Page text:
Leading by example

14th October 2015

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  • Management ,
  • Stakeholder engagement ,
  • Employee engagement ,
  • Engagement


Richard Sobey

Sustainability practitioners can inspire best when they practice what they preach, says Jane Davidson.

John Rawls, the American philosopher, talks about inter-generational justice, where each generation should do unto future generations what they would have past generations do unto them.

Yet my generation has done the opposite, leaving young people in the UK in 2015 substantially poorer financially than we were at their age, living in a more fearful world and with a rapidly degrading environment. The 'right' response - global agreements on climate change for example - is too big to contemplate, even when encouraged as a prudent fiscal measure by the governor of the Bank of England. We are instead caught perpetually in a virtual Rubick's cube, where solutions elude us because achieving them is too complex.

Perhaps it is time to re-simplify. Those who have impressed me most in my life, have been people of conviction; people who live according to their values and principles, not people who say one thing and do another. For me, with the acquired wisdom of nearing retirement age, it is becoming increasingly simple; as Gandhi said; "Be the change you want to see in the world". My mission - for as long as I can remember - has been to encourage those I work with to believe that we all have a role in the delivery of this pithy instruction. If we are going to make beneficial changes for people and the planet, ultimately it starts with us all considering the way we live and our actions in leading by example, individually and collectively - and we all need to be leaders now.

I'm lucky. I'm privileged to work in a university; no ivory tower but a regional amalgamation of old and new in beautiful south west Wales, from its roots in Lampeter, the oldest university in England and Wales after Oxford and Cambridge, via its long established campus in Carmarthen to a new city centre neighbourhood university in Swansea. I lead on integrating sustainability principles through everything we do with the university's full support. We educate and train primarily those living in our region by aiming to deliver tangible benefits for learners, employers, industry and communities by integrating the principles of employability and sustainability.

When I was taken on in 2011 to establish a university institute for sustainability, I made one condition - that if we were going to advocate sustainability thinking, we had first to become a leader and beacon of excellence ourselves. This has required an intense systemic and systematic approach over four years to change our culture, our curriculum, our campuses and our wider community relations. But now, we can see results; the external accolades we win each year help keep the governors on board but it is the internal changes that count - the empowering of the passionate staff and students; the new activities; the 60+ sustainability link contacts in every school and department; the contested places on the sustainability committee; the new sustainability-led curriculum in every programme on offer. Everyone who has led these changes is a leader in their own right and more are springing up all the time. How better to educate tomorrow's community leaders than to give our students effective sustainability skills?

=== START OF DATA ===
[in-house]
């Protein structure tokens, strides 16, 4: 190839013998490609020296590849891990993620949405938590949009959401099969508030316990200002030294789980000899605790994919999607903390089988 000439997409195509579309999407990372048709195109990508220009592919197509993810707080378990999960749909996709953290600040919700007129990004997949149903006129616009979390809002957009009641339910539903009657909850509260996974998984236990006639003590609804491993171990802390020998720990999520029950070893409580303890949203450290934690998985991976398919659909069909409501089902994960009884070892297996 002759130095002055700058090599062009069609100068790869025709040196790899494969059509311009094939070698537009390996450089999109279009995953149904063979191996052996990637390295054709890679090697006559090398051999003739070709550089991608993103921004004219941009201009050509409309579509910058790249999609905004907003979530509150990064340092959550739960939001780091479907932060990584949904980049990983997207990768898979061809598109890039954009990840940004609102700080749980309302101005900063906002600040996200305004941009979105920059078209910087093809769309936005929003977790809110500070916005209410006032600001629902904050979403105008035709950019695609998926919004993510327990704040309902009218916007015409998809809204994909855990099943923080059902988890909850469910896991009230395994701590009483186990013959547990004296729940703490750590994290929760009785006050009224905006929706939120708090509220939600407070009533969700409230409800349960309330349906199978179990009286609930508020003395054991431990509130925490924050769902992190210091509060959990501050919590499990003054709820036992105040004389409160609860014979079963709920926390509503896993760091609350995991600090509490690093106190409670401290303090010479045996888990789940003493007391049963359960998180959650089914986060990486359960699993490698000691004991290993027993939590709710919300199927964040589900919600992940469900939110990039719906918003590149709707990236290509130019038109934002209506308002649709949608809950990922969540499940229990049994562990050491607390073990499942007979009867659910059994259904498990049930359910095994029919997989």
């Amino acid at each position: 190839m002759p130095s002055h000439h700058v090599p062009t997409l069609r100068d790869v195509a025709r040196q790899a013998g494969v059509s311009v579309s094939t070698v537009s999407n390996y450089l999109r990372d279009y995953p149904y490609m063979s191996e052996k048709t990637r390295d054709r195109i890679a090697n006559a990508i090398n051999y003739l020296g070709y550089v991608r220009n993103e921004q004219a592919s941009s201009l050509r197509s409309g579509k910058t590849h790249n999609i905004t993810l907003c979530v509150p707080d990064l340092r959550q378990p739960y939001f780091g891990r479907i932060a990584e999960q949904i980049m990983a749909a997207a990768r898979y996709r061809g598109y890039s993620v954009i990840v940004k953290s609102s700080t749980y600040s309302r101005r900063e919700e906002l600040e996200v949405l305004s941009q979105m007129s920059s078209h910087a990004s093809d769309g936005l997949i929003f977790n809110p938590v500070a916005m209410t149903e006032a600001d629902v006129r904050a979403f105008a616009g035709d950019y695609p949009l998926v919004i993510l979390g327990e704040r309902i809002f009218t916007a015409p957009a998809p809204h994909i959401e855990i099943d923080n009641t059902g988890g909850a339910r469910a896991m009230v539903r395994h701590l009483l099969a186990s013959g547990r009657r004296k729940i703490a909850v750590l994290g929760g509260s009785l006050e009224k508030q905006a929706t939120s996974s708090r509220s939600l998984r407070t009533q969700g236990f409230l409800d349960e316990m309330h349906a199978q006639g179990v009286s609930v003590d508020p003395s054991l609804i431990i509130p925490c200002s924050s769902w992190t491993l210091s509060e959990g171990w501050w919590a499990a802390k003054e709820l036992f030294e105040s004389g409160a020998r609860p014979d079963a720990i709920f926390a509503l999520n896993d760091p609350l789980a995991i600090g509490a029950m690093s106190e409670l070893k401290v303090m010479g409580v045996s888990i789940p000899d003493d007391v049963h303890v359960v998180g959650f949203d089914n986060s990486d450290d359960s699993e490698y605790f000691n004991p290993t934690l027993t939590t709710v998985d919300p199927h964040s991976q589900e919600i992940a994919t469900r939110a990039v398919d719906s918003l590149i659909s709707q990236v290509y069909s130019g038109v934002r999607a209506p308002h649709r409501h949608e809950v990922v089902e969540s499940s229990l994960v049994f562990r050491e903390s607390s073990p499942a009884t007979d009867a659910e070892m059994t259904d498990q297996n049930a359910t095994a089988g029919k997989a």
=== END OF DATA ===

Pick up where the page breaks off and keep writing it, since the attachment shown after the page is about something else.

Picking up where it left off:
In April 2015, legislation I proposed in 2011, the Wellbeing of Future Generations (Wales) Act passed into law requiring all public service organisations in Wales to take into account the needs of future generations. When times are fiscally tough, public services retreat to the delivery of their statutory responsibilities and short-termism which is unsustainable. As a university, having ensured that we are already exceeding the requirements of the Act, we are now ready to help others deliver on their new duties making the future more resilient for people and planet - at least in Wales.

I live in a refurbished barn where we grow most of our own food, run our well insulated house on our own wood, recycle, compost, and use renewable energy. I try to reduce my carbon footprint every year, but know that my individual actions, even if multiplied a million times over, would not secure a better life for future generations.

But I remain optimistic. We may not get a deal on climate change in Paris in 2015, but there is a groundswell of passionate staff and student leaders in universities across the UK and the world who can and should make demands of their institutions to be at the forefront of change.


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